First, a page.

The Planning Commissioners briefly considered perhaps receiving a written report next week from City Hall staffers in place of a meeting, but opted to gather instead. The panel members said they need information about Treasure that could be presented at a meeting on Wednesday as they prepare for a vote on a reimagined Treasure proposal shortly. It appears the Planning Commission will also meet about Treasure on Jan. 30, after the festival closes, depending on whether there are enough members available to hold a meeting and the availability of Mayor Andy Beerman to attend.
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Park City Planning Director Bruce Erickson with an update on Treasure at Wednesday’s meeting.
Bruce starts at around 1:40 minutes into the segment.
Park City Planning Director Bruce Erickson has a preview of Wednesday’s planning commission meeting. Bruce starts at 17:45:
Park City leaders on Thursday received testimony raising questions about whether voters later in 2018 would support a ballot measure to fund a deal to acquire a 50 percent stake in Treasure, illustrating continuing concern about the prospects of a bond that may be put to Parkites in November.
The idea that voters may reject what would be a $24 million ballot measure to fund most of the $30 million price tag has loomed over the discussions that have unfolded in recent weeks. A deal would hinge on the vote. Mayor Andy Beerman and the Park City Council on Thursday continued their discussions about Treasure, but some of the testimony from the audience seemed especially important as the public weighs the possibility of a ballot measure.
There have been sporadic mentions of a Park City School District bond rejected by voters as people cautioned City Hall officials that a ballot measure to fund a Treasure deal may not succeed. That topic was again broached on Thursday.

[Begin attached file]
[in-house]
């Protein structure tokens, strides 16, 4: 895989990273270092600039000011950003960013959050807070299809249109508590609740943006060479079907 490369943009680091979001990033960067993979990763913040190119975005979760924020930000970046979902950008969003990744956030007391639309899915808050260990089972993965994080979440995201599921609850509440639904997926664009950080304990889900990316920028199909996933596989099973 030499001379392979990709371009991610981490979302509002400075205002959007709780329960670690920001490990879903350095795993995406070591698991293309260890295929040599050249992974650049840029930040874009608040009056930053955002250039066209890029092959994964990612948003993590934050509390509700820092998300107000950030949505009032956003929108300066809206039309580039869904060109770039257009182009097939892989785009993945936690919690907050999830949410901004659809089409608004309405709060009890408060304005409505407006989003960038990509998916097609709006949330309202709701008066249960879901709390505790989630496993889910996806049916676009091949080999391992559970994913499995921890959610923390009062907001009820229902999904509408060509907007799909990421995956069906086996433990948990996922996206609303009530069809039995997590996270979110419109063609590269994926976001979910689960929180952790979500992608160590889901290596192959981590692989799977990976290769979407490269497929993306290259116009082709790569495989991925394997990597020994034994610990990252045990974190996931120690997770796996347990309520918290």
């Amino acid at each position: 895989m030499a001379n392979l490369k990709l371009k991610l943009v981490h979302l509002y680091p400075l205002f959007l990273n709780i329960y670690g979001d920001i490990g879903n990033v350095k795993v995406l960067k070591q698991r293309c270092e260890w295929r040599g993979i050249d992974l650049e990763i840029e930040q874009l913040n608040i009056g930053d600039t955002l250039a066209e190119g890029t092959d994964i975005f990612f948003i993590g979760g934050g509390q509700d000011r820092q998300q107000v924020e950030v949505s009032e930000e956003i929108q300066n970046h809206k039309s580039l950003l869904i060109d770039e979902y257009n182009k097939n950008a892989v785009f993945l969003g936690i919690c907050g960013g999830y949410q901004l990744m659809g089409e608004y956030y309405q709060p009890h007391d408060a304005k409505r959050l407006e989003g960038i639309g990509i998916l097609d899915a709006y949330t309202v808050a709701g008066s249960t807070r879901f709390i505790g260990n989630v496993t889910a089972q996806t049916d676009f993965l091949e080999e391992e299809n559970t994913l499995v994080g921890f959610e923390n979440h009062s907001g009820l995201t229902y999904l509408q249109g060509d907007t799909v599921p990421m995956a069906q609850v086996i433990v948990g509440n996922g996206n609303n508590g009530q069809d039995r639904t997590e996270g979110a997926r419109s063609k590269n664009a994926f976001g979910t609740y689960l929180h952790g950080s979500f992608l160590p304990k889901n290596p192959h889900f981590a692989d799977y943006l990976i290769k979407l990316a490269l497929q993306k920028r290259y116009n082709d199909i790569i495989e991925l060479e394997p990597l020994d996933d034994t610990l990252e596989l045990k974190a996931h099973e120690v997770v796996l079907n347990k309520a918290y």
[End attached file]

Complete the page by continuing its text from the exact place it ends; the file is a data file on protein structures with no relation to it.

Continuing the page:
Steven Swanson, a Treasure critic, was one of the speakers on Thursday that noted the School District bond. He said the failed bond in the School District showed that an open and public process is needed. Swanson also said the School District learned that a “concentrated minority of voters” impacted the results.
“In 2015, the district found out by a resounding defeat of their bond. So, if we don’t want to repeat that, I suppose my biggest suggestion would be to open the process up as much as possible. I understand maybe that’s beginning. That’s a good thing,” Swanson said.
He added that Park City is a different entity than the School District, which stretches well outside the Park City limits to incorporate the Snyderville Basin as well. The mayor told Swanson officials want the Treasure process to remain as transparent as possible.
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A leading Treasure opposition figure on Thursday told Mayor Jack Thomas and the Park City Council people in Park City would support the acquisition of all of the development rights attached to the hillside land, a buyout option the opponents have long desired but one that appears highly unlikely in the weeks after City Hall negotiated a different agreement.